Source: Natural Gas Intelligence, November 2, 2020
The long-expected consolidation wave in the US oil and gas sector has begun, but this great defragmentation of US shale assets will be different from previous cycles. Rather than larger players boosting production, this round of mergers should keep gas drilling in check and reduce associated gas volumes, potentially keeping a floor under wellhead prices for years.
It might also be the final cakewalk for many fossil fuel producers as they hunker down for a midcentury reckoning.
“E&P companies are focused on free cash flow and cost-cutting because commodity prices have been so poor and because banks have reined in credit,” East Daley Capital Managing Director Ethan Bellamy told Energy Intelligence. “They are downsizing, prioritizing and triaging. Part of that process naturally leads to consolidation.”
Heightened M&A has already been playing out on a world stage, but is now moving into US oil and gas shales with increasing speed as financial stress-induced consolidation accelerates.
Just last week in Appalachia, EQT announced it was buying Chevron’s upstream and midstream gas holdings in the Marcellus Shale for $735 million, further solidifying EQT’s dominance in the core of the southwest Marcellus. In the Permian Basin, ConocoPhillips agreed to buy Concho Resources in an all-stock deal valued at about $9.7 billion. Other recent, notable deals include Chevron’s purchase of Noble Energy, which closed in October, and Devon Energy’s announced acquisition of WPX in late September.
Periods of consolidation following expansion booms, like that seen in US shales in 2018-19, are not unusual. But there is something fundamentally different about what is unfolding today for both gas- and oil-focused companies, said Abhi Rajendran, Energy Intelligence head of market research.
“What you’re seeing is a redefinition of what is driving economies of scale,” Rajendran said in an interview last week.
“All the M&A leading up to last year was based on the old scale mantra about having more inventory and growing faster and longer. The downturn has shaken things up with a new definition of economies of scale, which is all about being able to drive more efficiencies so you can be more resilient throughout a down cycle,” he said. “At the end of the day, it’s all about lowering your breakeven costs of production, whether you are oil- or gas-focused.”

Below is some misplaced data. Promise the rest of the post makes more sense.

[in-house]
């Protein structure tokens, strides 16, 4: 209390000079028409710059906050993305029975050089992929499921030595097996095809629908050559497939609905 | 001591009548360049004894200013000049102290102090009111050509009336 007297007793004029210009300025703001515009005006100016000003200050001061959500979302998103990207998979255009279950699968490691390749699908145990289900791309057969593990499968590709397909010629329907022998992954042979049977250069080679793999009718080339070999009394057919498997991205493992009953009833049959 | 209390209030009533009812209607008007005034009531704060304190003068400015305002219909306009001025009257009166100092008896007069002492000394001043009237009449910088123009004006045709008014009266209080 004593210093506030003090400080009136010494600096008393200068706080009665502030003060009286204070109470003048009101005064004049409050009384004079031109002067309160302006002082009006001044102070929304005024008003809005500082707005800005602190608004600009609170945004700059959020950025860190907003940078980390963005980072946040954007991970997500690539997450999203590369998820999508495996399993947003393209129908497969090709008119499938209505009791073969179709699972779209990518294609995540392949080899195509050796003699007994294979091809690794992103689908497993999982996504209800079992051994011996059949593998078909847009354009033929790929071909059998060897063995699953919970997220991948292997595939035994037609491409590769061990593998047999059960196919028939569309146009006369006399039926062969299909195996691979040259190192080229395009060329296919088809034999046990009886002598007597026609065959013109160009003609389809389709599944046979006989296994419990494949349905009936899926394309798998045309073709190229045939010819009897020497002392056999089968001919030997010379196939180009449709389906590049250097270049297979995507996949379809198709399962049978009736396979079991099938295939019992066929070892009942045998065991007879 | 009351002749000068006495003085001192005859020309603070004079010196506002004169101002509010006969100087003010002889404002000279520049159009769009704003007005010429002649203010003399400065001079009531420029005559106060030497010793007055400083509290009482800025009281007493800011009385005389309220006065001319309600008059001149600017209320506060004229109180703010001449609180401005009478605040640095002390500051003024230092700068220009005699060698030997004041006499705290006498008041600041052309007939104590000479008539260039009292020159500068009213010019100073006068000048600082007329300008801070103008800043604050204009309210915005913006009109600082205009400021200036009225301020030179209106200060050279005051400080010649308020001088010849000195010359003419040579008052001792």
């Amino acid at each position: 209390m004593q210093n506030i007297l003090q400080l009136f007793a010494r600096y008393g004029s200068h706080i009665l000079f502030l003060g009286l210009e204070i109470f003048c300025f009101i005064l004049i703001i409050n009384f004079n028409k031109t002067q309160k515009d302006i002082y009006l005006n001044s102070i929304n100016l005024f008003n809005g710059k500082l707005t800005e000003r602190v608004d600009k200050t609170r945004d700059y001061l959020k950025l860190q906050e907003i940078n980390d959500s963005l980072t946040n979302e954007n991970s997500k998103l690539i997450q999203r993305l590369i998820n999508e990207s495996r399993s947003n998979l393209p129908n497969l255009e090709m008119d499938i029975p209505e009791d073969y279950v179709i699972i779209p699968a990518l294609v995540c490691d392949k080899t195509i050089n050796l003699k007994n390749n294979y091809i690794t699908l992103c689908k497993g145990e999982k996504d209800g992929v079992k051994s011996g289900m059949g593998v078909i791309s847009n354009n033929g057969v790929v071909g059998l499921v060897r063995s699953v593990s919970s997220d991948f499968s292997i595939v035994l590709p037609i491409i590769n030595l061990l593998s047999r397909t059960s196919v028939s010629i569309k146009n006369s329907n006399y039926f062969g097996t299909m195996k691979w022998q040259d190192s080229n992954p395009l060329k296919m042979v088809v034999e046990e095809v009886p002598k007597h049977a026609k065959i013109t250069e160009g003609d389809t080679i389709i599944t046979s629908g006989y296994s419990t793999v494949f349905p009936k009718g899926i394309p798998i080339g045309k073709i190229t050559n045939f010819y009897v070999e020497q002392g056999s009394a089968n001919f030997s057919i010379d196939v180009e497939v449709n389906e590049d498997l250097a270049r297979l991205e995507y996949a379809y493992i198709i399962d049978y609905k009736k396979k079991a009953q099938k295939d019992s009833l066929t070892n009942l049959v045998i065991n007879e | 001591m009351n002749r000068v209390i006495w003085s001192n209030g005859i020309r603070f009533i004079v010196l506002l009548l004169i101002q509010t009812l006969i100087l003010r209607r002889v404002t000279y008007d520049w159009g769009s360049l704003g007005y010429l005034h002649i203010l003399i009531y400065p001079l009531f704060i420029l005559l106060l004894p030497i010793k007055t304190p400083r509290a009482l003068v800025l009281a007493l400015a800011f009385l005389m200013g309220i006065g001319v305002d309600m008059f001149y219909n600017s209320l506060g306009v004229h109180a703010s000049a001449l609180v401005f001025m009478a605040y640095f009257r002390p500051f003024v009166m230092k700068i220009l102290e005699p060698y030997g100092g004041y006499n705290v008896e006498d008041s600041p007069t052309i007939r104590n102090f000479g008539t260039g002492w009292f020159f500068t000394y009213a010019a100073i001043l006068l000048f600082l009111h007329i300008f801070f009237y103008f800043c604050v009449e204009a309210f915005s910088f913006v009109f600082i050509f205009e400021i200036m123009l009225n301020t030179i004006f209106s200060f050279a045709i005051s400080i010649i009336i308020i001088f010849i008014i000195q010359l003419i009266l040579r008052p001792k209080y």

Consolidation is also being driven by a new market dictum that size matters, he explained. “It’s pretty clear that the investor community has drawn the line with a company that has a $4 million-$5 million market cap and said anything below that is basically irrelevant,” Rajendran said. “Yes, it’s about costs, it’s about lowering your break-evens, it’s about finding those efficiencies. But it’s also about being big enough to be relevant.”
That can be especially critical as climate consciousness increases the pressure on the oil sector, “with a little more leeway for gas.”
As oil use is seriously curtailed in the coming decades, sector consolidation will create more financially resilient companies while slowing the pace of oil and associated gas growth, Rajendran said. “There is the sense that gas has this runway of growth that is still left whereas oil is definitely kind of seen as this — I don’t want to say the next coal but kind of heading in that direction.”
M&A Trend Seen Continuing
“Because the Permian is the best US oil province, it remained the last holdout for optimists,” Bellamy said of the latest M&A wave. “But Covid lockdowns and attendant demand destruction have beaten down even the most optimistic oil industry stakeholders.”
As the US oil price struggles to break north of $40 crude — a price “woefully insufficient … to sustain and grow US oil production”